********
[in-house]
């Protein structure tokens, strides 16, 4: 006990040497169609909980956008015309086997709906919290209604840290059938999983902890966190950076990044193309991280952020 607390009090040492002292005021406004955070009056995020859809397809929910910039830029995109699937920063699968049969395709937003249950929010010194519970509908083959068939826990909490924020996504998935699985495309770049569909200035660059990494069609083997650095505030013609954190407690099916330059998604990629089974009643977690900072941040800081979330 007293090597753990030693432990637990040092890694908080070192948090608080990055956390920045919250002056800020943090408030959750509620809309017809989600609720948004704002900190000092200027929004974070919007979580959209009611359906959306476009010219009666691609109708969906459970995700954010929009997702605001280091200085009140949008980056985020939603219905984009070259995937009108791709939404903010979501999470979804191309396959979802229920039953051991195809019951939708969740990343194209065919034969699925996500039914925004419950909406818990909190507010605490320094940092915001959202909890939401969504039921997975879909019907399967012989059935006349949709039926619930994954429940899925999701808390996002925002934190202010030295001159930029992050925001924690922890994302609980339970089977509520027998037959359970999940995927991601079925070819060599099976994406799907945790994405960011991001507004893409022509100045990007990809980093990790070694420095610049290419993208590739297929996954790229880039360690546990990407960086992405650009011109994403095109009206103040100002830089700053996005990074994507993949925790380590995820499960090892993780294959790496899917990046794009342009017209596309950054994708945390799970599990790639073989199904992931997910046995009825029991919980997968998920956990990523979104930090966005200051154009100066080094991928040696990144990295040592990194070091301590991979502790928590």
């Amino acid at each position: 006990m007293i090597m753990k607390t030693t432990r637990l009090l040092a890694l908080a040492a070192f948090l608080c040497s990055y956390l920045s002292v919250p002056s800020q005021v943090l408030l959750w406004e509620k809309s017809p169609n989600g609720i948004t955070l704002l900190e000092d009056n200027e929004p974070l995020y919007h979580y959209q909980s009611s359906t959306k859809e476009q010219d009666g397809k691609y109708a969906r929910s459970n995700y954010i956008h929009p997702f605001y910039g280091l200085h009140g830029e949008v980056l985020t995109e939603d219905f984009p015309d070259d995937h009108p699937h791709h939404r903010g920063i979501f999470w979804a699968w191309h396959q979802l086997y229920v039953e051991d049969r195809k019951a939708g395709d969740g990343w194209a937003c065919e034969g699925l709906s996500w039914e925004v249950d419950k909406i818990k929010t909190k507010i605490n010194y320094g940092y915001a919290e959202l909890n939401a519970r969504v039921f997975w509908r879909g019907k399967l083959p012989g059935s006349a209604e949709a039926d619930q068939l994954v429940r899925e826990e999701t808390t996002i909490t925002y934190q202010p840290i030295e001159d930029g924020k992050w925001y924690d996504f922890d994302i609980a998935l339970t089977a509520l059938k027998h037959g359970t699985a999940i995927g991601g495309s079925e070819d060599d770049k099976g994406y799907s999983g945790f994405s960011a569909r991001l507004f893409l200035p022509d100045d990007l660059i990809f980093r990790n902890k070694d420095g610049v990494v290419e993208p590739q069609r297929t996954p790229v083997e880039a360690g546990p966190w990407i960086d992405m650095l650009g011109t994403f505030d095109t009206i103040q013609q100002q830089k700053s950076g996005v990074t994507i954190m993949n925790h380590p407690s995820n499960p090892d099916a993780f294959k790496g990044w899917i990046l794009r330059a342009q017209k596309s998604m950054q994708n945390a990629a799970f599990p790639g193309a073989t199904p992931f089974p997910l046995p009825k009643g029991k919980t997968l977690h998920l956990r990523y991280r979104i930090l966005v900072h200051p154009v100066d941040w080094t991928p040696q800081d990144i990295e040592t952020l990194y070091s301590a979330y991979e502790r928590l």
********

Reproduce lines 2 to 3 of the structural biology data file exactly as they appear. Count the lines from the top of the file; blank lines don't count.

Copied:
């Protein structure tokens, strides 16, 4: 006990040497169609909980956008015309086997709906919290209604840290059938999983902890966190950076990044193309991280952020 607390009090040492002292005021406004955070009056995020859809397809929910910039830029995109699937920063699968049969395709937003249950929010010194519970509908083959068939826990909490924020996504998935699985495309770049569909200035660059990494069609083997650095505030013609954190407690099916330059998604990629089974009643977690900072941040800081979330 007293090597753990030693432990637990040092890694908080070192948090608080990055956390920045919250002056800020943090408030959750509620809309017809989600609720948004704002900190000092200027929004974070919007979580959209009611359906959306476009010219009666691609109708969906459970995700954010929009997702605001280091200085009140949008980056985020939603219905984009070259995937009108791709939404903010979501999470979804191309396959979802229920039953051991195809019951939708969740990343194209065919034969699925996500039914925004419950909406818990909190507010605490320094940092915001959202909890939401969504039921997975879909019907399967012989059935006349949709039926619930994954429940899925999701808390996002925002934190202010030295001159930029992050925001924690922890994302609980339970089977509520027998037959359970999940995927991601079925070819060599099976994406799907945790994405960011991001507004893409022509100045990007990809980093990790070694420095610049290419993208590739297929996954790229880039360690546990990407960086992405650009011109994403095109009206103040100002830089700053996005990074994507993949925790380590995820499960090892993780294959790496899917990046794009342009017209596309950054994708945390799970599990790639073989199904992931997910046995009825029991919980997968998920956990990523979104930090966005200051154009100066080094991928040696990144990295040592990194070091301590991979502790928590």
């Amino acid at each position: 006990m007293i090597m753990k607390t030693t432990r637990l009090l040092a890694l908080a040492a070192f948090l608080c040497s990055y956390l920045s002292v919250p002056s800020q005021v943090l408030l959750w406004e509620k809309s017809p169609n989600g609720i948004t955070l704002l900190e000092d009056n200027e929004p974070l995020y919007h979580y959209q909980s009611s359906t959306k859809e476009q010219d009666g397809k691609y109708a969906r929910s459970n995700y954010i956008h929009p997702f605001y910039g280091l200085h009140g830029e949008v980056l985020t995109e939603d219905f984009p015309d070259d995937h009108p699937h791709h939404r903010g920063i979501f999470w979804a699968w191309h396959q979802l086997y229920v039953e051991d049969r195809k019951a939708g395709d969740g990343w194209a937003c065919e034969g699925l709906s996500w039914e925004v249950d419950k909406i818990k929010t909190k507010i605490n010194y320094g940092y915001a919290e959202l909890n939401a519970r969504v039921f997975w509908r879909g019907k399967l083959p012989g059935s006349a209604e949709a039926d619930q068939l994954v429940r899925e826990e999701t808390t996002i909490t925002y934190q202010p840290i030295e001159d930029g924020k992050w925001y924690d996504f922890d994302i609980a998935l339970t089977a509520l059938k027998h037959g359970t699985a999940i995927g991601g495309s079925e070819d060599d770049k099976g994406y799907s999983g945790f994405s960011a569909r991001l507004f893409l200035p022509d100045d990007l660059i990809f980093r990790n902890k070694d420095g610049v990494v290419e993208p590739q069609r297929t996954p790229v083997e880039a360690g546990p966190w990407i960086d992405m650095l650009g011109t994403f505030d095109t009206i103040q013609q100002q830089k700053s950076g996005v990074t994507i954190m993949n925790h380590p407690s995820n499960p090892d099916a993780f294959k790496g990044w899917i990046l794009r330059a342009q017209k596309s998604m950054q994708n945390a990629a799970f599990p790639g193309a073989t199904p992931f089974p997910l046995p009825k009643g029991k919980t997968l977690h998920l956990r990523y991280r979104i930090l966005v900072h200051p154009v100066d941040w080094t991928p040696q800081d990144i990295e040592t952020l990194y070091s301590a979330y991979e502790r928590l």